Professor, Palliative Medicine, University of Navarra, Spain; Director, Department of Palliative Medicine, and specialist in radiation oncology, University of Navarra, Spain
As palliative care professionals, our aspiration is for the end of life to come peacefully and with effective relief from suffering, in a natural and respectful manner with minimal intervention or technology. The fear of intolerable suffering at the end of life is something that is present in society. Beyond fear, the desire to die without suffering is a legitimate one that, fortunately, has an effective medical response in what we know as palliative care. If we witness intolerable suffering in the last days of life, we can turn to palliative sedation, a sedation that is not related to euthanasia but to good medical practice.
As health professionals in general and palliative care specialists in particular, we do not remain indifferent to unrelieved suffering. On the contrary, we strive to the fullest extent possible, organize a team around the patient, gather resources, seek the help of others, give our best, and, always, are there. We stay there, next to the patient, because we feel that our presence is a vehicle of relief. We could say that healing, relief from deep suffering, comes through us, as long as we stay there, present with the patient and their loved ones.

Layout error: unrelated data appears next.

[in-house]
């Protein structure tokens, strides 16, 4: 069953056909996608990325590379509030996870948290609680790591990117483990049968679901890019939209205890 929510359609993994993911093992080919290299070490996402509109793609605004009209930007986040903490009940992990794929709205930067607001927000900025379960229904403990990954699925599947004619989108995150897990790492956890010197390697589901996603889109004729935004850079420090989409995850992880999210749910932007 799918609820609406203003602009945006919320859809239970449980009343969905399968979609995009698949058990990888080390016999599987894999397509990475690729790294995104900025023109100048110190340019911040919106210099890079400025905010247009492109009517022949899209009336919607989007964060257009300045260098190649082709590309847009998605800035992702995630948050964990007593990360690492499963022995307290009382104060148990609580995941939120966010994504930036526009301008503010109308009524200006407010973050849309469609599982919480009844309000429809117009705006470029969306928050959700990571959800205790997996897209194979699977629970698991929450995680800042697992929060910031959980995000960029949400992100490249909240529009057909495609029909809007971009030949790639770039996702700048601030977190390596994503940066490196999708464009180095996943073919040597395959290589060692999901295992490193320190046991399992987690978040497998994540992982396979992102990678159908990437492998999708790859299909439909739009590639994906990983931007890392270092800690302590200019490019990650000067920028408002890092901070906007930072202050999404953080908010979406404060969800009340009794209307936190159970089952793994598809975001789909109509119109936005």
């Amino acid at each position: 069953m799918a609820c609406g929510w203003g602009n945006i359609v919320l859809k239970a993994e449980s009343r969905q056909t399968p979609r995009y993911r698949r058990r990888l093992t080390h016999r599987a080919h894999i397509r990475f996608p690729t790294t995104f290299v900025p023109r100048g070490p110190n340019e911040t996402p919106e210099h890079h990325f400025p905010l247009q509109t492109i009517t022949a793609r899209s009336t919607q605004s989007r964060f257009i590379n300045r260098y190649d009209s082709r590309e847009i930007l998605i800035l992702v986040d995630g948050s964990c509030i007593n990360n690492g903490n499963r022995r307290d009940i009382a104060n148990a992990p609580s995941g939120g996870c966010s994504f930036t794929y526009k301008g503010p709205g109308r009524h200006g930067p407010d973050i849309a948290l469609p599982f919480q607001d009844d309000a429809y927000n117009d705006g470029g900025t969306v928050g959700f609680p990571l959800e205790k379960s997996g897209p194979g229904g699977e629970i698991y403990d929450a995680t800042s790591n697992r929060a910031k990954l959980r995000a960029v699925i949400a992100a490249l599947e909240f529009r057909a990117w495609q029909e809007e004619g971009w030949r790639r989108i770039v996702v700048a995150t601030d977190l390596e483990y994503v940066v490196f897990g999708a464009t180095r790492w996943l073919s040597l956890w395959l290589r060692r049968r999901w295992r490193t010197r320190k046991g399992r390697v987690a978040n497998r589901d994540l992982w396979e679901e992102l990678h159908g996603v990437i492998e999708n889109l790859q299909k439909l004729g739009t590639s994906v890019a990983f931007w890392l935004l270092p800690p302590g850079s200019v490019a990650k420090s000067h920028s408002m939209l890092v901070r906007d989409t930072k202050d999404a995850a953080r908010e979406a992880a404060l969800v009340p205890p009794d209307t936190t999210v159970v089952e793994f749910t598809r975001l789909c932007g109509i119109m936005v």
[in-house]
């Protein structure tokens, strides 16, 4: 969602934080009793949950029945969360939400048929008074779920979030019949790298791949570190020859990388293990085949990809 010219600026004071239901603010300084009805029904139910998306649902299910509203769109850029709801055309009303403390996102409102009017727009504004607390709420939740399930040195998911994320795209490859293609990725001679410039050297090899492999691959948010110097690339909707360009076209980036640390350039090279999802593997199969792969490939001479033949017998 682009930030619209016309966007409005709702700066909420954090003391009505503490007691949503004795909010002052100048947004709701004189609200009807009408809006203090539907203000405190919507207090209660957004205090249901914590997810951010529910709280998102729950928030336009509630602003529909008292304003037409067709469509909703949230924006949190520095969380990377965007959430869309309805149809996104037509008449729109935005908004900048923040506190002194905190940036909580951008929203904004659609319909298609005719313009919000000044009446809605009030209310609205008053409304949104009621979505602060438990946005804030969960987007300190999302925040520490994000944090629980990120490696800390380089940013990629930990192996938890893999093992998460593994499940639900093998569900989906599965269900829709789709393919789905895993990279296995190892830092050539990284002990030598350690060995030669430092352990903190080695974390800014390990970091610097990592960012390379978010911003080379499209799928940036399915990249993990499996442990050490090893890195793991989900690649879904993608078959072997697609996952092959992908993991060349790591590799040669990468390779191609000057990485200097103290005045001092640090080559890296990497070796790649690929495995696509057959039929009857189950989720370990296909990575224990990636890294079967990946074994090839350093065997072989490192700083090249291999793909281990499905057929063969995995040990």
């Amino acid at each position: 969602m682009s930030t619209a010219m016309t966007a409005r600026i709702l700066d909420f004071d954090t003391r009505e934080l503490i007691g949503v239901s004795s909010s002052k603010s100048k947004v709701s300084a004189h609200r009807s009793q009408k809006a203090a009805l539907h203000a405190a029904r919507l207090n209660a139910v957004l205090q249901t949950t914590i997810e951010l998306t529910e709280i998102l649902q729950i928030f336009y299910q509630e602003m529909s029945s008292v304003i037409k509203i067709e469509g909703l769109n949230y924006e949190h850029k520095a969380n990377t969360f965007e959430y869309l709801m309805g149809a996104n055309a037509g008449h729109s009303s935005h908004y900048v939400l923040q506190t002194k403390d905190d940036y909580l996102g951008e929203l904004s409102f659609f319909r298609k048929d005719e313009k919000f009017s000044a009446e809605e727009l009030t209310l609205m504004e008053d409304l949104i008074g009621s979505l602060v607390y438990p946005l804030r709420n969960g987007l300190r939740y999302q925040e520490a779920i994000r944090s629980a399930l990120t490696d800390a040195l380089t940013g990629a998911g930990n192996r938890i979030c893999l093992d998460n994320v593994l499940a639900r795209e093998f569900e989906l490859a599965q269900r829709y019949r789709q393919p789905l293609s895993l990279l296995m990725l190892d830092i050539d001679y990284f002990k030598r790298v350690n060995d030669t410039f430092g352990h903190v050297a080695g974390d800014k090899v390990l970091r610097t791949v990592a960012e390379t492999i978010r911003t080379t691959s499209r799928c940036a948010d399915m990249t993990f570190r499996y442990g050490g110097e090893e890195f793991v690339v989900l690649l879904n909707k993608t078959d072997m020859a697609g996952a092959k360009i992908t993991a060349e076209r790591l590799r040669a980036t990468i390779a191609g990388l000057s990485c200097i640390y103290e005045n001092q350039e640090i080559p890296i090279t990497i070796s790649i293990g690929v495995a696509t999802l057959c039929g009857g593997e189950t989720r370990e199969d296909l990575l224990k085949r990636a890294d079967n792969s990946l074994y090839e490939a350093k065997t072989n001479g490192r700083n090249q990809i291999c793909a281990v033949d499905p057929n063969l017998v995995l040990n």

Watch with Me: Inspiration for a life in hospice and palliative care1 is the title and subtitle of a wonderful little book that recounts the beginnings of the modern hospice movement. When we talk about euthanasia or assisted suicide, we are speaking a different language. Euthanasia implies violence, lack of relief, and intervention. With euthanasia, we do not speak of "staying there," we do not try to watch over anyone: we speak of ending abruptly, of making a quick exit. That is not palliative care. Palliative care allows us to remain with the patient, without rush or pressure, offering relief and companionship. In short, palliative care not only relieves physical and emotional suffering, but also provides comfort and spiritual support at the end of life.
Saunders C. Watch with Me: Inspiration for a life in hospice and palliative care. Observatory Publications, UK, 2005.